The cast is great and have a great chemistry together. Paul Rudd and Evangeline Lilly as Scott and Hope are terrific and I'm looking forward to a sequel where they can be the dynamic duo that the movie hints at. It's just a shame that with all the movies on Marvel's slate, we'll most likely have to wait awhile to see them in their own film. Here's hoping they have spots in Captain America: Civil War and the Infinity Gauntlet.

Check it out

Monday, July 13, 2015

Friday Night Frights 2

Work on the sequel to The Dead Next Door is coming along swimmingly. I finished the rough draft of it a few weeks ago but then decided to knock out a chapter book before my summer vacation. Now that is done so I'm back to work on the second draft. In this one, Dave and his friends are off to camp where there is a slasher on the loose and they'll have to put their movie knowledge to good use or end up another victim of a ghastly madman.

More to come in the next few weeks, including the title of the new book, so stay tuned!

Friday, April 17, 2015

The Dead Next Door is Live!

Hi there everyone! I just wanted to drop in and let you know that my new book The Dead Next Door: Friday Night Frights Book One is now available on Amazon. You can pick it up in either paperback or Kindle formats.

This novel is about a group of friends who find out that there are some supernatural happenings going on in their town and unfortunately for them, they may be the only ones who can stop them.

It's geared more towards the young adult crowd but it is enjoyable by anyone with a love for vampire killing and light horror shenanigans.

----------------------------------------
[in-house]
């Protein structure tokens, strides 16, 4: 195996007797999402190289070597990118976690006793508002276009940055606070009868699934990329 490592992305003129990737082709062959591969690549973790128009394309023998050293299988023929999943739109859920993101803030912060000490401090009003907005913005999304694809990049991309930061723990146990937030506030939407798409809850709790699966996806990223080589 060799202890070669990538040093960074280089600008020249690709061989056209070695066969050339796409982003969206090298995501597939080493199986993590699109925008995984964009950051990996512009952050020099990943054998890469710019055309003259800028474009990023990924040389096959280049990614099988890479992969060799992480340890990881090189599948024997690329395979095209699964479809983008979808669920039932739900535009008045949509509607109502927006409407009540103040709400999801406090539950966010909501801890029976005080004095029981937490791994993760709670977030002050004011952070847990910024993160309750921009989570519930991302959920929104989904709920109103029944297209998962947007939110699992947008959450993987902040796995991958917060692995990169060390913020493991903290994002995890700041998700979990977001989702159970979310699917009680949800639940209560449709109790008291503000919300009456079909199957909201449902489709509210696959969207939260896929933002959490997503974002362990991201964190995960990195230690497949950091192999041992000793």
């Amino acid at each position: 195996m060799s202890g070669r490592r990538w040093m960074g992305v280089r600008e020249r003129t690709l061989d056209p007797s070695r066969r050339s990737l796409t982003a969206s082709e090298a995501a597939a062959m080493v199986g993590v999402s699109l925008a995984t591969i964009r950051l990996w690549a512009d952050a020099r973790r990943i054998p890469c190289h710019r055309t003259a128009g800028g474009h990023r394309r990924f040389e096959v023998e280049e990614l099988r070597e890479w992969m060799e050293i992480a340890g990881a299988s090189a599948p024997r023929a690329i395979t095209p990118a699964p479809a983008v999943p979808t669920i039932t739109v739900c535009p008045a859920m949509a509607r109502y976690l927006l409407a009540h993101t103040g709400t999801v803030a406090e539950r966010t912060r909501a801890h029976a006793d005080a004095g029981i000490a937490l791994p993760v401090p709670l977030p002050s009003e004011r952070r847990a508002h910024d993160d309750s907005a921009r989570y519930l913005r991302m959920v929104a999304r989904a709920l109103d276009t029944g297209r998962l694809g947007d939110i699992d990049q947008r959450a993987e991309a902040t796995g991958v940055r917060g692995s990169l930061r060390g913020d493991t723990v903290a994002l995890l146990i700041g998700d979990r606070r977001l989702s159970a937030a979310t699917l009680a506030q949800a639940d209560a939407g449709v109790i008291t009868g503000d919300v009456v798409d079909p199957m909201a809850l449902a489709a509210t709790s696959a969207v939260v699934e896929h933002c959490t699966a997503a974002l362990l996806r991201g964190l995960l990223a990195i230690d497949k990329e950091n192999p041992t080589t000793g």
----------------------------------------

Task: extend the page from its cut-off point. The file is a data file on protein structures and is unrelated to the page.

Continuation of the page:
I hope you enjoy it and if you do, please leave a review on

Thank you and remember to beware of things that go bump in the night.

Saturday, February 14, 2015

Giant Monster Rampage

I've been interested in monster themed war games for awhile now. I have a Monsterpocalypse set that I've played a bit with and have the Godzilla: Kaiju World War board game but I was looking for something with a little more customizability. I finally think I've found it.

Giant Monster Rampage is essentially a rule book for playing with your toys. Everything from the figures to the terrain is either a figure you already have or a repurposed bit like a book covered with a piece of felt to be a mountain. Buildings can be LEGO bricks or another compatible style of blocks. The only thing you might not have around is the ten-sided die to use for your rolls.

With the character creation toolset of powers and abilities, you can make just about any monster you have a figure for. Most of the powers are vague enough so you can just rename it and have it be the one you are trying to recreate.

The game is easy enough to pick up for a standard game. I played it with my daughter for a few games and after a bit we didn't need the rulebook for the basics and only referenced it when we had a question we didn't know the answer to. We did a  one-on-one battle first to get the hang of it and then branched out into city destruction and a "destroy all monsters" scenario and then went rather well.

My only complaint is that after a few games with makeshift terrain I started looking online for Heroscape terrain and Monsterpocalypse buildings to use to give the maps a bit more character and I have a feeling that it might be an expensive game in the long run because of that. Otherwise, it has a low investment ceiling for someone who already has 3" or 6" figures like I do, which is nice as buying more toys isn't something that I really need to do.

It's a fun game for a decent price and even if you only play it a few times with your toys, the book isn't going to take up an extreme amount of space like some boardgames might. Definitely worth a look if you are a giant monster aficionado like myself.